United States District Court, M.D. Florida, Tampa Division
VIRGINIA M. HERNANDEZ COVINGTON, UNITED STATES DISTRICT JUDGE
matter comes before the Court sua sponte. The Court
determines that it lacks subject matter jurisdiction over
this matter and thus dismisses this action pursuant to Rule
12(h)(3) of the Federal Rules of Civil Procedure.
August 25, 2017, Plaintiff Irene Elizabeth Lipinski filed a
pro se “Petition to Compel Arbitration” against
Defendant A. Brad Jones. (Doc. # 1). Lipinski provides a St.
Pete Beach, Florida address for herself and identifies
Defendant Jones as the President of Paradigm Construction,
LLC, located in Largo, Florida. (Id. at 1-2).
Lipinski acknowledges that the Court does not have diversity
of citizenship jurisdiction and submits that the Court has
federal question jurisdiction. (Id. at 3).
Specifically, she indicates that the federal statute at issue
is the “Federal Arbitration Act Title 9 U.S. Code
§ 4- Failure to Arbitrate.” (Id.).
further explains in her “Statement of Claim” that
“On 6-16-16 parties signed a contract with a written
provision to arbitrate disputes. A dispute has arisen.
Defendant has declined to participate in mediation and is
unresponsive to attempts for arbitration.”
(Id. at 4). In the “Relief” section of
the Complaint, Lipinski “requests a Motion to Compel
Arbitration - as called for in the written contract.”
attaches the Construction Contract to the Complaint. The
subject of the Contract is the “Lipinski Rental
Remodel” real property located in Tampa, Florida.
(Id. at 6). Lipinski has made handwritten comments
on the Construction Contract, suggesting that Paradigm did
not uphold certain aspects of the bargain. Lipinski submits
that she is entitled to $58, 442.11 based on Paradigm's
alleged deficiencies, which include “cost of materials,
cost of labor, cost of supervision, cost of contractor with
no active license, cost of wasted supplies for
non-professional work, [and] cost of inefficient work and
lost rental income [for] three months.” (Id.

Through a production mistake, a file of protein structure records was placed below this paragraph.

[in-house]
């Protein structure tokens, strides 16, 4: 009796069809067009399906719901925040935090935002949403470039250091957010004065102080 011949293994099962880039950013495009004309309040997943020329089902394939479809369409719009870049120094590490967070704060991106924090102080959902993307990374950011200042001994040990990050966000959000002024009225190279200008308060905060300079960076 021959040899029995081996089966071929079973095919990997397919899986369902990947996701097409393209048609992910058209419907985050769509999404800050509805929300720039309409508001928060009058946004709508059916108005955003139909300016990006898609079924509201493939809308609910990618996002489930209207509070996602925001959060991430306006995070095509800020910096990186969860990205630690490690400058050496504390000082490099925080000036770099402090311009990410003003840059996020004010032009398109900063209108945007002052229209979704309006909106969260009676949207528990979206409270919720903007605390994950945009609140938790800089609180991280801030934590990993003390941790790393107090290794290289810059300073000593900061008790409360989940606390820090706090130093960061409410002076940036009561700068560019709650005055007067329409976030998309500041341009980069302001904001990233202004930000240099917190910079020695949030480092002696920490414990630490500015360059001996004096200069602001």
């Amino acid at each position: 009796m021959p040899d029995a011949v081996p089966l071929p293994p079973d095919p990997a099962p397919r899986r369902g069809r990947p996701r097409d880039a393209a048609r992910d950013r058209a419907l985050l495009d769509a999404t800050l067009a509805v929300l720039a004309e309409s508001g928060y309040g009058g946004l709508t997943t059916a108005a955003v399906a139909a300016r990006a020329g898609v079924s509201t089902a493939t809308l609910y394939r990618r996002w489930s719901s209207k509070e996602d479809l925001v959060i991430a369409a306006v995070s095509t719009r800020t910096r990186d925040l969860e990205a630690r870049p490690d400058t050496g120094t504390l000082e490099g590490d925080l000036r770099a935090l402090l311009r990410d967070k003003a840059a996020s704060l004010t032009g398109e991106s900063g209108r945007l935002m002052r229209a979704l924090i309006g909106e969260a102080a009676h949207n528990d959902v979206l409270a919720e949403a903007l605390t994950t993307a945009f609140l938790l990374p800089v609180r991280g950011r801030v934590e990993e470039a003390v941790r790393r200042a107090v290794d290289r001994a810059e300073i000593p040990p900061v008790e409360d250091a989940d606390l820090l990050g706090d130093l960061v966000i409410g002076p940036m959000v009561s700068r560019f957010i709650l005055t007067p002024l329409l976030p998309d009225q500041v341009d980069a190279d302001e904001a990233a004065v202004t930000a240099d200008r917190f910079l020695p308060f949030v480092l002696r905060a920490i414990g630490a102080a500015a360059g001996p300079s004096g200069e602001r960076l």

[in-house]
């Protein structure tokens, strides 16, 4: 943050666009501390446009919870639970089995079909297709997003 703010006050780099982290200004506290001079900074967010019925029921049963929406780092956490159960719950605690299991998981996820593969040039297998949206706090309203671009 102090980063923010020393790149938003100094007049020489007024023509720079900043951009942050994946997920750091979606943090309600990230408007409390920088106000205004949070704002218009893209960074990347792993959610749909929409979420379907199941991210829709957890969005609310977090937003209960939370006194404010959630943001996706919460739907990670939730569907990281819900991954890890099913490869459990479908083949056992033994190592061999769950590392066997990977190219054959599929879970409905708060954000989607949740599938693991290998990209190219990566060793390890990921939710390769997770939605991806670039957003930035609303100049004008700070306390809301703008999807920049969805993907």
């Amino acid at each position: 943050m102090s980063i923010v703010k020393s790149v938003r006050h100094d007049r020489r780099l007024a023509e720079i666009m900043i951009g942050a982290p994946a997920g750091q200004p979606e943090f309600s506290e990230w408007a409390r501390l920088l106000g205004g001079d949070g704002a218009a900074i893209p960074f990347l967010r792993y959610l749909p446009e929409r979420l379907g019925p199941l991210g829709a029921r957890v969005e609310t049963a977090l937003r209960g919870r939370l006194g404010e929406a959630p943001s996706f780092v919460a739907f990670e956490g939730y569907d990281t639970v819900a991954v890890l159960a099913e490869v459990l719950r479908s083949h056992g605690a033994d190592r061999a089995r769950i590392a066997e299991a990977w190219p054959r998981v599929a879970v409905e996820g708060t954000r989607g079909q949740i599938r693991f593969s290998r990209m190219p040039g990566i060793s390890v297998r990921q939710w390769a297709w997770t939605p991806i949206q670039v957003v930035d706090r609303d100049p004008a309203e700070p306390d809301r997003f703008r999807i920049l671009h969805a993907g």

at 25). The Court surmises that Lipinski contends that
Paradigm breached the Construction Contract.
federal court not only has the power but also the obligation
at any time to inquire into jurisdiction whenever the
possibility that jurisdiction does not exist arises.”
Fitzgerald v. Seaboard Sys. R.R., Inc., 760 F.2d
1249, 1251 (11th Cir. 1985); Hallandale Prof'l Fire
Fighters Local 2238 v. City of Hallandale, 922 F.2d 756,
759 (11th Cir. 1991) (“[E]very federal court operates
under an independent obligation to ensure it is presented
with the kind of concrete controversy upon which its
constitutional grant of authority is based.”).
federal courts are courts of limited jurisdiction. Taylor
v. Appleton, 30 F.3d 1365, 1367 (11th Cir. 1994). And
“because a federal court is powerless to act beyond its
statutory grant of subject matter jurisdiction, a court must
zealously [e]nsure that jurisdiction exists over a case, and
should itself raise the question of subject matter
jurisdiction at any point in the litigation where a doubt
about jurisdiction arises.” Smith v. GTE
Corp., 236 F.3d 1292, 1299 (11th Cir. 2001).
Complaint's jurisdictional allegations demonstrate to the
Court that there is a palpable lack of federal jurisdiction.
The requirements of complete diversity of jurisdiction are
not met. A Florida Plaintiff sues a Florida Defendant and the
amount at issue, $58, 442.11, is less than the jurisdictional
while Plaintiff mentions a Federal Statute - the Federal
Arbitration Act, that Act, in and of itself, does not supply
the Court with federal subject matter jurisdiction. In
Moses H. Cone Memorial Hospital v. Mercury Construction
Corp., 460 U.S. 1, 25-16 (1983), the Court explained:
“The Arbitration Act is something of an anomaly in the
field of federal-court jurisdiction. It creates a body of
federal substantive law establishing and regulating the duty
to honor an agreement to arbitrate, yet it does not create
any independent federal-question
jurisdiction.” This reasoning was echoed in
Allied-Bruce Terminix Companies, Inc. v. Dobson, 513
U.S. 265, 291 (1995), where the Court clarified:
[C]ourts have jurisdiction to enforce arbitration agreements
only when they would have had jurisdiction over the
underlying dispute. See 9 U.S.C. §§ 3, 4, 8. In
other words, the FAA treats arbitration simply as one means
of resolving disputes that lie within the jurisdiction of the
federal courts; it makes clear that the breach of a covered
arbitration agreement does not itself provide any independent
basis for such jurisdiction.
Id.; see also Frank v. Am. Gen. Fin. Inc.,
23 F.Supp.2d 1346 (S.D. Ala. 1998)(“There must . . . be
diversity of citizenship or some other independent basis for
federal jurisdiction before an order compelling arbitration
the Court has construed the Complaint broadly due to
Lipinski's pro se status, the Court comes to the ultimate
conclusion that it lacks subject matter jurisdiction over
this case. The Complaint demands an Order requiring
arbitration, but the Court lacks a jurisdictional basis to
require the parties to submit their dispute to arbitration.
Lipinski does not contend that the requirements of complete
diversity of citizenship are satisfied, and the Court is
convinced that the requirements of complete diversity are not
met. In addition, Lipinski's stated jurisdictional basis
- the Federal Arbitration Act - is not an appropriate
foundation for the Court's exercise of subject matter
jurisdiction. “As courts have long held, the FAA . . .
does not confer subject matter jurisdiction on federal courts